eBay, Google Release Competing ‘Non Competing’ Services

eBay and Google passive aggressively announced ‘non competing’ new launches this weekend that seem to tread not-so-lightly on one others territory. eBay announced next week’s test release of its contextual advertising program, while Google announced a June 28th release date for online payment system (aka PayPal killer) GBuy.

Two questions: Are we really supposed to believe these items are non competing? And how will these launches affect the Google/eBay equilibrium?

eBay’s new contextual advertising program nicknamed AdContext (way to be original, by the way) will launch next week and allow merchants to advertise their services and listings via AdContext affiliates. Unlike its competitors, eBay’s AdContext system will only link to running eBay auctions (not to generic advertising networks) and will use a CPA payment model, meaning publishers will only receive a commission if the click from their site leads to a conversion.

Meanwhile, Forbes is predicting Google’s much-hyped GBuy system will launch June 28th to handle transactions between merchants and buyers, eradicating any need for Google Base enthusiasts to use PayPal. Google will even list participating sellers as “trusted GBuy merchants” right on their SERP. Way to peer pressure sellers into joining your team, Google.

What’s interesting about both releases is that Google and eBay are both trying to play it off like these releases will have no affect on one another, when really, they’re attempting to cut one another off at the knees.

Think about it. Despite eBay’s spokesman Hani Durzy’s spoutings that AdContext is designed to be ‘complementary’ to Google’s AdSense, what it’s really designed to do is cut Google out of the equation. It seems to me this is eBay’s attempt at increasing their profit margins and cutting out the middle man who accounts for 12 percent its traffic. Has an older, wiser eBay grown tired of paying Google and Yahoo to host ads for them?

And GBuy? I don’t think there’s any way to mask this is a direct attack on PayPal. Not that there’s anything wrong with creating competitor services. It’s healthy – for them, for consumers, for everyone — but why not own up to it?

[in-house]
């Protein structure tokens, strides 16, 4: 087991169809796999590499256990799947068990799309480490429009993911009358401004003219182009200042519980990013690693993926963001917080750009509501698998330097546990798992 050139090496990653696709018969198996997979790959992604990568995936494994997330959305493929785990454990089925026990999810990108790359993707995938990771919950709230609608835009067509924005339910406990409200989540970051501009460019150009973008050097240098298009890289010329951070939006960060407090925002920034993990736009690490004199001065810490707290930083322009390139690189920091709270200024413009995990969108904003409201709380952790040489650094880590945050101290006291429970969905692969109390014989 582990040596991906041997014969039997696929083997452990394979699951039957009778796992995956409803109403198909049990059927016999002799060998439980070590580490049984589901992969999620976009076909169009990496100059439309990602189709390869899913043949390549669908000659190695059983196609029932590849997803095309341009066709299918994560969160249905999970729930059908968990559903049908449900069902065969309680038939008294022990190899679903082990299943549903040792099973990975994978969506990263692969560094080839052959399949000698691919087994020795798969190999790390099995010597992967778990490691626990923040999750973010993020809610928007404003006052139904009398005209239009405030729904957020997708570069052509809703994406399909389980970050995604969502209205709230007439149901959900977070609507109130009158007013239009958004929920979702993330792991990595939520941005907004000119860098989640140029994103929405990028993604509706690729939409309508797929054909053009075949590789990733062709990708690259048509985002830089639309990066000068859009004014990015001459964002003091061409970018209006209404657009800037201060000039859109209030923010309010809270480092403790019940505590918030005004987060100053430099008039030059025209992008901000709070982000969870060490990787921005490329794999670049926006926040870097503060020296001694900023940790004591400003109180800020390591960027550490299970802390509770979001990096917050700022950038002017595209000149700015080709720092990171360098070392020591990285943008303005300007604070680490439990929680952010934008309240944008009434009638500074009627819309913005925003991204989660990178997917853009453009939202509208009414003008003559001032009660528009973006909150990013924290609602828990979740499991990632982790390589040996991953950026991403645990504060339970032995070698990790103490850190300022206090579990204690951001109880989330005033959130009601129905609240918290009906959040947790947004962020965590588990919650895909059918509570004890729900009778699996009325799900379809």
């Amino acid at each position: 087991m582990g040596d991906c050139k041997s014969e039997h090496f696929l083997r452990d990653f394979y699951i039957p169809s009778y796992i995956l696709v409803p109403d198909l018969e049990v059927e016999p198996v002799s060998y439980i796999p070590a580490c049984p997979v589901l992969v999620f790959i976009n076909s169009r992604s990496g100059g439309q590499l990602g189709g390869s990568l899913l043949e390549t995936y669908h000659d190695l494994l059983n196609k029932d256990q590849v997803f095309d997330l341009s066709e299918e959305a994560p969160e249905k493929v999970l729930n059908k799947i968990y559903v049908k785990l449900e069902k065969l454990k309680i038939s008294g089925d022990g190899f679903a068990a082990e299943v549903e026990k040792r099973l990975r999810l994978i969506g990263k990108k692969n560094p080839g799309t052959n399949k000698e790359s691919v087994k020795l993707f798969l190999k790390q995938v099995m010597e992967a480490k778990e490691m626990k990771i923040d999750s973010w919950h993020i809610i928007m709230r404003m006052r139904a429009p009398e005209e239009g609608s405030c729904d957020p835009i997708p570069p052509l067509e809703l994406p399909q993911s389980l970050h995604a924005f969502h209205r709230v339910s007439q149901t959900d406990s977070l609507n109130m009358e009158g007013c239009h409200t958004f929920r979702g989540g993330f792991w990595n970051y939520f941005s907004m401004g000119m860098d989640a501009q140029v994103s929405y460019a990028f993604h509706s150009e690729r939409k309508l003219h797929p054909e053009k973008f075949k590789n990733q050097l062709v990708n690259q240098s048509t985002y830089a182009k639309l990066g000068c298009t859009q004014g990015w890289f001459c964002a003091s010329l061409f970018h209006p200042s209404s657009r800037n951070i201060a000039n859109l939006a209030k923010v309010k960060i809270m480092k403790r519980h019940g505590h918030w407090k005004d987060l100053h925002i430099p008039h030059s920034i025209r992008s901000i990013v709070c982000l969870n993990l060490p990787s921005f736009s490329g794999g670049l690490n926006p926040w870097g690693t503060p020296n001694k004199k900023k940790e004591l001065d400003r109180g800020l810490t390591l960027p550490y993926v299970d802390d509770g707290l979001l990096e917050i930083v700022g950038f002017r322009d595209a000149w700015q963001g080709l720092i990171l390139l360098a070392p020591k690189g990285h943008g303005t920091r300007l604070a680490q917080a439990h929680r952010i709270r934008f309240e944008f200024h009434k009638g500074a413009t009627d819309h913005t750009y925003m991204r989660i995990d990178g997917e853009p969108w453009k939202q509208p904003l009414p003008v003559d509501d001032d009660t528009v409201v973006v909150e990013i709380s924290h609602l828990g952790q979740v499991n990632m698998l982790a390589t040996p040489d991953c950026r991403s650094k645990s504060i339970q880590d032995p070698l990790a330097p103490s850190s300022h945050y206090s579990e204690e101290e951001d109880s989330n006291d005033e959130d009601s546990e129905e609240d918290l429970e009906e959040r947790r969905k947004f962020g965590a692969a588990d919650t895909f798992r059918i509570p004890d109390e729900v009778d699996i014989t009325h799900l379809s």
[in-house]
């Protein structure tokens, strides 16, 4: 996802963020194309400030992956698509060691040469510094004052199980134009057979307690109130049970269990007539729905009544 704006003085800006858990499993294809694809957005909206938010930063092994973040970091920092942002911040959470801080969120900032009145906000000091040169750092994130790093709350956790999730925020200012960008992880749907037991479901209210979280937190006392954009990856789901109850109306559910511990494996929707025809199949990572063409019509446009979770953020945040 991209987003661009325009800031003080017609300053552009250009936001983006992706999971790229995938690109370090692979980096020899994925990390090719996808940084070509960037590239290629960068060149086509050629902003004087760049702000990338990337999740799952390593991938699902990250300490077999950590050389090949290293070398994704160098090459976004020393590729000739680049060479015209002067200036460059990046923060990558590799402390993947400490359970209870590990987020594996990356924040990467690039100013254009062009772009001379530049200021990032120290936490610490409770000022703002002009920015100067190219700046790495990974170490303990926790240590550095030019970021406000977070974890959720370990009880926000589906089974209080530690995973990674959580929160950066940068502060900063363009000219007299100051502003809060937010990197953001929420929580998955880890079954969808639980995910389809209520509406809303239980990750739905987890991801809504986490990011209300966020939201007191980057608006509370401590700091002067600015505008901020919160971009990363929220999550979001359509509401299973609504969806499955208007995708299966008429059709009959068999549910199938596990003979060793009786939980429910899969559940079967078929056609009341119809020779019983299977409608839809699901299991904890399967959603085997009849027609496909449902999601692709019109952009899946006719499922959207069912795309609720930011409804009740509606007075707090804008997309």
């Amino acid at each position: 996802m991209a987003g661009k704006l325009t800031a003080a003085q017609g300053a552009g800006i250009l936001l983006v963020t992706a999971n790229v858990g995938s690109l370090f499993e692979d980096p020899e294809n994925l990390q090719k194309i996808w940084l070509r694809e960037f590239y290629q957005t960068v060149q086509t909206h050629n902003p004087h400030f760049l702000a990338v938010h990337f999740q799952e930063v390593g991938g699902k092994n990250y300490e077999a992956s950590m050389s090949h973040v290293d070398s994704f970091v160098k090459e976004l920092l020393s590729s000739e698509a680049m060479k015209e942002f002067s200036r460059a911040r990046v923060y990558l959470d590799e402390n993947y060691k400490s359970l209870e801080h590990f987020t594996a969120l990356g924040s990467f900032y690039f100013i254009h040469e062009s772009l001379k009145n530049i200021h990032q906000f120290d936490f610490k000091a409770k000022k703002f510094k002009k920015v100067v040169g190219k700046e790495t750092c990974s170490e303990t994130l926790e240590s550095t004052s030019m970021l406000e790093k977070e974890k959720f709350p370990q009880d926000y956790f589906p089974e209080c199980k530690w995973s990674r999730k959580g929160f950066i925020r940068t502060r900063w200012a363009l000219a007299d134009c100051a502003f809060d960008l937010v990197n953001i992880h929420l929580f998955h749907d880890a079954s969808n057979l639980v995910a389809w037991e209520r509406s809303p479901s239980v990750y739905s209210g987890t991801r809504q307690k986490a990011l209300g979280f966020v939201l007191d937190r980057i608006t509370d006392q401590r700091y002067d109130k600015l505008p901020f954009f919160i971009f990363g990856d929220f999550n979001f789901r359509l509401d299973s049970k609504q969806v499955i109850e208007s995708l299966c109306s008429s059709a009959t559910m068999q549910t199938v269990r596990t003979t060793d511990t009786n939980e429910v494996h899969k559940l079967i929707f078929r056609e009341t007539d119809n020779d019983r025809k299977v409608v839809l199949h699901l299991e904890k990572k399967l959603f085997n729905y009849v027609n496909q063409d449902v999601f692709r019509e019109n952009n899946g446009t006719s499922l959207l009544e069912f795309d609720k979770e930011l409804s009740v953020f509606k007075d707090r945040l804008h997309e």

And what’s with the “trusted GBuy merchant” marker on the SERP? Google says this is designed to ‘encourage customers to view the merchant as safe’ but I think that’s a bit of spin. If you saw two identical listings for the same product, but one of the sellers was “trusted” by Google and the other was not, which would you click on? Smooth move.

Despite the dueling services, everyone knows it is in Google and eBay’s best interest to remain friends. Google gets a large chunk of its advertising from eBay and eBay gets valuable traffic from Google. The two have coexisted in relative harmony for quite some time now, even with the implementation of Google Base. Both need to be aware whose toes they’re really stepping on because neither can afford to lose what the other brings to the table.

Of course, it will be interesting to see how the dynamic changes as both begin to dig deeper and deeper into each other’s territory and eBay further develops its partnership with Yahoo!.

Lisa Barone is a writer, content marketer & VP of strategy at Overit Media. She's also a very active Twitterer, much to the dismay of the rest of the world.

See Lisa's author page for links to connect on social media.

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